Soon I am braiding a whole group of girls’ hair. After that, I decide to work on their clothes. Yellow coveralls aren’t very becoming, we decide, so I loop some twine around their belt loops on either side of their waists and string it in tight to cinch in the waist. Some of the girls make flower cuffs out of wildflowers and grass. Others grind red and pink flowers into a paste and use it to stain their cheeks and lips. I watch in wonder as they are transformed from lost little girls into graceful young women.
And of course, then the girls have no problems dancing with men at the birthday party! Hurray, they’re healed from their aversion to men! Take that, feminism!
If this book was written by a dude, I would just be all over tearing him up one side and down the other. Internalized misogyny is one hell of a drug, though, and it’s a bit more complicated than Victoria Foyt’s white supremacist fantasy world. The “feminist” government is clearly not written with any kind of feminist theory in mind, which, okay, ideologies can be perverted, maybe even within the short time frame set up in the book.
The hell of the whole mess is that this idea could have maybe worked with a little more research, a little more honesty and a little less desire to cash in on this whole concept of reverse oppression. Don’t make the male radical dude the hero! Don’t make the main character a loathsome, braindead obey-o-bot. Start with a main character who already knows the problems New Amana has caused in perverting the feminist ideology, who has access to stories about what feminism actually is about – people live to old age in the society, are you telling me she couldn’t track down ONE secret feminist?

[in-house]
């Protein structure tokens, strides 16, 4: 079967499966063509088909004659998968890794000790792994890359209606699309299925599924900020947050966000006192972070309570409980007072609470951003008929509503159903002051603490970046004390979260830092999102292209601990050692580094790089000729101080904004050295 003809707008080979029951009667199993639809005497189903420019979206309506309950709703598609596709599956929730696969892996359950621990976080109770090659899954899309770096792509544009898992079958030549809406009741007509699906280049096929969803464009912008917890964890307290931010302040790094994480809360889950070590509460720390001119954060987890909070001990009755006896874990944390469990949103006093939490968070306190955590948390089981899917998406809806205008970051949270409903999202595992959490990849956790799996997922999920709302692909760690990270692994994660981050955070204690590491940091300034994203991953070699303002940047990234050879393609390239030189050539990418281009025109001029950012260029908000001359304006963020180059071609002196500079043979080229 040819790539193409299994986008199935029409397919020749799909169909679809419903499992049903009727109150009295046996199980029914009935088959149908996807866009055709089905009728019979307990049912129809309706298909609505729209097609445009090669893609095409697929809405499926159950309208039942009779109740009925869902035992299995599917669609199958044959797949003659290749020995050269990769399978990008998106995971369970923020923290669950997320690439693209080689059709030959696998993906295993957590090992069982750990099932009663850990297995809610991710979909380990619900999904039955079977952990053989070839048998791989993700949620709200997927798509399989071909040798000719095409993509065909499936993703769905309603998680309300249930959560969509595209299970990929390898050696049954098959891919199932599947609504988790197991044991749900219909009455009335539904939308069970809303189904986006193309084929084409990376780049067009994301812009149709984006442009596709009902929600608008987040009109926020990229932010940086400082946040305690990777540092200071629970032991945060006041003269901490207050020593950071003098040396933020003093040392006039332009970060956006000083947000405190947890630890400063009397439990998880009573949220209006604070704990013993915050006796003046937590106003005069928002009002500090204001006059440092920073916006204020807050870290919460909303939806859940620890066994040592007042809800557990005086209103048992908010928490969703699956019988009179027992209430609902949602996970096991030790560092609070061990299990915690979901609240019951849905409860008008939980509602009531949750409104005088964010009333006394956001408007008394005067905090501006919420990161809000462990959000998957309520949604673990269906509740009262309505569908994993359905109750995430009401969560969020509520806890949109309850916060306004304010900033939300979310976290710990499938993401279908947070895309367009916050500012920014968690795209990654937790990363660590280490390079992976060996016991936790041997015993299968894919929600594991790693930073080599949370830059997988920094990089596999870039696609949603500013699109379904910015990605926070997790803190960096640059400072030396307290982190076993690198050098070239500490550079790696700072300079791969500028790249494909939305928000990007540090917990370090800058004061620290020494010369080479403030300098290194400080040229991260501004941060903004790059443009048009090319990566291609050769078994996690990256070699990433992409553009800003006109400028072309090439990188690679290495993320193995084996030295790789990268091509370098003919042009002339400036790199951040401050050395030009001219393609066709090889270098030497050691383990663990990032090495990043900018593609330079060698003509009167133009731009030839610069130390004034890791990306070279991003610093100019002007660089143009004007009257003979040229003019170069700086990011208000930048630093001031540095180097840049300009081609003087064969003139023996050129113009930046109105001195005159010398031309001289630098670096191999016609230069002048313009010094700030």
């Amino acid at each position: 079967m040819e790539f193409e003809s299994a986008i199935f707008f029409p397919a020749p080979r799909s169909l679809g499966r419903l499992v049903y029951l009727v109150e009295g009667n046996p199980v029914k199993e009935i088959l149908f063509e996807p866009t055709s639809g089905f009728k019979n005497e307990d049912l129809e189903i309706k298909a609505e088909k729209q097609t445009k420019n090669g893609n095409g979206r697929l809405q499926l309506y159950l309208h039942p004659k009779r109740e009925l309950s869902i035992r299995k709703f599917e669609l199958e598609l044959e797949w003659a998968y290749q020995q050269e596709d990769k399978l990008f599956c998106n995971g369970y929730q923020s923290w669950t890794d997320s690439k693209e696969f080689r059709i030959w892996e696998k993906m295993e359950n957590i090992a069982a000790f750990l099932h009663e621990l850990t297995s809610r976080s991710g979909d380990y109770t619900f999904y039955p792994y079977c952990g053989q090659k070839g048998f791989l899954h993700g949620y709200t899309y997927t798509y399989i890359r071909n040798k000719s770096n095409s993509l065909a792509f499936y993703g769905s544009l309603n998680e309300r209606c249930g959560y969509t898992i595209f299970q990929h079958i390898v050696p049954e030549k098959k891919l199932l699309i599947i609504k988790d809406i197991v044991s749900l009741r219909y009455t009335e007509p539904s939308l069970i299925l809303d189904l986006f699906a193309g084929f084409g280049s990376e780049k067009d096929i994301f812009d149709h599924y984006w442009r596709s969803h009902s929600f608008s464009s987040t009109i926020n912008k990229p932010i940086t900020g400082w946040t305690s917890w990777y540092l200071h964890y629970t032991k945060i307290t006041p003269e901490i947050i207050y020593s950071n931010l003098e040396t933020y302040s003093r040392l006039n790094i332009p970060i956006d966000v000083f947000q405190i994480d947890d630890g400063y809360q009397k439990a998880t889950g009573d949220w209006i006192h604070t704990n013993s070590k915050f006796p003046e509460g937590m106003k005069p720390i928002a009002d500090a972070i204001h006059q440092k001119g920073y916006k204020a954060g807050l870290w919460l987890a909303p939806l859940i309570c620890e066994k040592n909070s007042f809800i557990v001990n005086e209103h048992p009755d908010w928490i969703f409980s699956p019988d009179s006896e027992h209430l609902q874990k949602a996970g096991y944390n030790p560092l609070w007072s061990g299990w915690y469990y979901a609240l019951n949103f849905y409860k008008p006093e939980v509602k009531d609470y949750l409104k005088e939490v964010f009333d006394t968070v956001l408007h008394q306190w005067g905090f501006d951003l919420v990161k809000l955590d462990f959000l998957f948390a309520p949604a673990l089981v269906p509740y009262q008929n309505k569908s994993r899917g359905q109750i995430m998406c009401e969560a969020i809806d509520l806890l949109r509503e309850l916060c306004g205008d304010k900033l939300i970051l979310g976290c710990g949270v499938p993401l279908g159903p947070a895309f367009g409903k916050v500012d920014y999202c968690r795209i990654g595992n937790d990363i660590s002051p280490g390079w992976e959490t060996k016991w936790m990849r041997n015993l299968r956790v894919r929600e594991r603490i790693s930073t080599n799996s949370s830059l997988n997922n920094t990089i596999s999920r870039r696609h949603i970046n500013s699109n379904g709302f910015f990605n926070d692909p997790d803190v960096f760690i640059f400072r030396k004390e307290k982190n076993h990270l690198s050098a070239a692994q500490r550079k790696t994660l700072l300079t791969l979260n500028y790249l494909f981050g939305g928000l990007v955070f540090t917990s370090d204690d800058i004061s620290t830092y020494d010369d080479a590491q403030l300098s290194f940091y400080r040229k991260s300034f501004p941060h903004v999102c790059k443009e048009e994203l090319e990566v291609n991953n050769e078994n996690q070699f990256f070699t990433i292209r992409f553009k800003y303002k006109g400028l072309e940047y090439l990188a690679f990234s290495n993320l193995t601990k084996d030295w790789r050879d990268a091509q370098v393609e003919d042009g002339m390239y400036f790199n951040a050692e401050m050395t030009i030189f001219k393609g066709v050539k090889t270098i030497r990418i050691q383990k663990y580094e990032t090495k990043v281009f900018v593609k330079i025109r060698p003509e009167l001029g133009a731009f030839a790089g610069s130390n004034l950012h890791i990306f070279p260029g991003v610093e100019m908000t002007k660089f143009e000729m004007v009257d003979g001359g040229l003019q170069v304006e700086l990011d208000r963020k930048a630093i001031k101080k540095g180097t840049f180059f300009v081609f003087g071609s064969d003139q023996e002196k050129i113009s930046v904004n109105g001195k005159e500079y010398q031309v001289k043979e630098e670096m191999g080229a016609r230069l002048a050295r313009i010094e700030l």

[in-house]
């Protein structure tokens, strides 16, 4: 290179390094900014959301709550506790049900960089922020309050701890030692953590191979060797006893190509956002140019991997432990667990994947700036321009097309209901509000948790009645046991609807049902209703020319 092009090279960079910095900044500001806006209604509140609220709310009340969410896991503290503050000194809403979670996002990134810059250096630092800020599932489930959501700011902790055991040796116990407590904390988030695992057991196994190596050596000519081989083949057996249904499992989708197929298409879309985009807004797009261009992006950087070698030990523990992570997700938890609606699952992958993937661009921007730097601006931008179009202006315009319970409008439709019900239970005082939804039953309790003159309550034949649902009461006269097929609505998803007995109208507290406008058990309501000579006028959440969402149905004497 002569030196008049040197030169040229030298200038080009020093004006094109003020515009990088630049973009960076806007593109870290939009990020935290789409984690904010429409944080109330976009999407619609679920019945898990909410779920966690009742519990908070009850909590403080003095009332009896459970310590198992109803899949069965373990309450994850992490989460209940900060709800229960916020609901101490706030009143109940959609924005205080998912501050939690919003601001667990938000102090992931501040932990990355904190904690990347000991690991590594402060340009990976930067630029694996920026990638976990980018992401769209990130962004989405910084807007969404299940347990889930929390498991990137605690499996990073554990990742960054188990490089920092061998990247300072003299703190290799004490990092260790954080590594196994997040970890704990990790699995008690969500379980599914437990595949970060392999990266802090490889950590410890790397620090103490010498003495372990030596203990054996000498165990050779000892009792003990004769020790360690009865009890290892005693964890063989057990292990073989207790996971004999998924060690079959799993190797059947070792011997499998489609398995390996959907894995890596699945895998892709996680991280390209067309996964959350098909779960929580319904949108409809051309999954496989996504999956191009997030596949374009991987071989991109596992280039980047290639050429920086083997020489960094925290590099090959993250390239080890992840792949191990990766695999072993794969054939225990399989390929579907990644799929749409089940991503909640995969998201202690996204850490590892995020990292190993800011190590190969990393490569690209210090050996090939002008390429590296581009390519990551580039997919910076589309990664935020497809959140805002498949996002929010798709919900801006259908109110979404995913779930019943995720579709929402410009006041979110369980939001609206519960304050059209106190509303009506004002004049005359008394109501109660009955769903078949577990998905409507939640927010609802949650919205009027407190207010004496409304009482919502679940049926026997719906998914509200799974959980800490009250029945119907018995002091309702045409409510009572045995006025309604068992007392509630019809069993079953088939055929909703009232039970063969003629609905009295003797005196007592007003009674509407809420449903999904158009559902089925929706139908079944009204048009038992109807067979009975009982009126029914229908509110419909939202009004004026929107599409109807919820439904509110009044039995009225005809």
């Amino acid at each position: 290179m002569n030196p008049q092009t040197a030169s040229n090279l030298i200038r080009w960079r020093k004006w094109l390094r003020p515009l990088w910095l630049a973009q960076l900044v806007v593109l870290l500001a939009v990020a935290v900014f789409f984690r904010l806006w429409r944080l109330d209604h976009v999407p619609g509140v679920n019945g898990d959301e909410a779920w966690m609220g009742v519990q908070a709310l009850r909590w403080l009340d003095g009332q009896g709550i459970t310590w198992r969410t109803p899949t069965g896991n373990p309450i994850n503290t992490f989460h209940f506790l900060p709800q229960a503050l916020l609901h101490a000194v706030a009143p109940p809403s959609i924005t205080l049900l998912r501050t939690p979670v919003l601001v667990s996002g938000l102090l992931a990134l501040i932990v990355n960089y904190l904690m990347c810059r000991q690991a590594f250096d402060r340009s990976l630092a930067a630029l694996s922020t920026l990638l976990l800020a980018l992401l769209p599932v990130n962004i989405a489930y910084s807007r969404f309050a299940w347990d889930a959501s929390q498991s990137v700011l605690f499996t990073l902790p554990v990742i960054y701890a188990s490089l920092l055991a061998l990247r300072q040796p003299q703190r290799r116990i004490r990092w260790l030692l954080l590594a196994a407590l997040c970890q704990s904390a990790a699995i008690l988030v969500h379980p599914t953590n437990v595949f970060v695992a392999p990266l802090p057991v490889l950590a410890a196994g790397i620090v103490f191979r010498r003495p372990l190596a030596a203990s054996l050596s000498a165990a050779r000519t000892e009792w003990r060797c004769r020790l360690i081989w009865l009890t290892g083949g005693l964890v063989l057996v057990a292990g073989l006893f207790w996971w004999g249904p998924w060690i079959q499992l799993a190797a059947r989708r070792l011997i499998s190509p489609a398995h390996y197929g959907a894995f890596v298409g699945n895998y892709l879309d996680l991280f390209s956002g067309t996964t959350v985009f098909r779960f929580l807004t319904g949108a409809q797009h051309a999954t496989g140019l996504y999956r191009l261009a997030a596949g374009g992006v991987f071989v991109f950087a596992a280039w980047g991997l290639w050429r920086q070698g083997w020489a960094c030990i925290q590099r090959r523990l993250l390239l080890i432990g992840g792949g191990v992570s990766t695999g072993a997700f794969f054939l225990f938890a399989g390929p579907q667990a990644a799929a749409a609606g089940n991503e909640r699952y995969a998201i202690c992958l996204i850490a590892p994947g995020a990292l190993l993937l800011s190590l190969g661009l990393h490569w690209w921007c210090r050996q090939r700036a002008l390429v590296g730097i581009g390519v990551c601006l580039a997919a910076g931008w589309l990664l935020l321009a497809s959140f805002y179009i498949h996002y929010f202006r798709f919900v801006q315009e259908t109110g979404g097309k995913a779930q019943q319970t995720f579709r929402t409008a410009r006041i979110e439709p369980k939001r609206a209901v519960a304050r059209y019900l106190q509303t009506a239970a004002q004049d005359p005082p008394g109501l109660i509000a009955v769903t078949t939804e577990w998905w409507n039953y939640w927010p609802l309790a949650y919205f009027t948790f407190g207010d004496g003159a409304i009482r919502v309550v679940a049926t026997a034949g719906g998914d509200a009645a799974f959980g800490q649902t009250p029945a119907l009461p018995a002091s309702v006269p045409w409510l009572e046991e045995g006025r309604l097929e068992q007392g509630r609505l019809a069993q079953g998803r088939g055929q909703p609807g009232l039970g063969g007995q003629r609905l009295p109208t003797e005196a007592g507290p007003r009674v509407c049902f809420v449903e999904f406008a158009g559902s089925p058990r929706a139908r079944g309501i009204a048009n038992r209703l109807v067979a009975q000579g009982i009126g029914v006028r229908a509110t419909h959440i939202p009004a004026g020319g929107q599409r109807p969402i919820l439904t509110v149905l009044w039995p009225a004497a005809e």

All the problems listed above would be cast in a completely different light if Vika had been questioning them from page one. She doesn’t start asking why until her radical husband teaches her too – and they have magic, excellent sex. Somehow.
The fact that this same issue is plaguing stories about feminist leadership since Pamela Sargeant who was writing in the throes of second-wave feminism, where some backlash was a little understandable, is depressing as hell.
If you’re breathless to read a story where women are in charge and men are scarce and unimportant, at least in A Brother’s Price, women are given equal screen time and the Wild West setting is mildly interesting. Not so much here. Perhaps between now and whenever the sequel is released, Adriana Ryan will do some much needed reading of feminist thought.
Dear god, I hope so.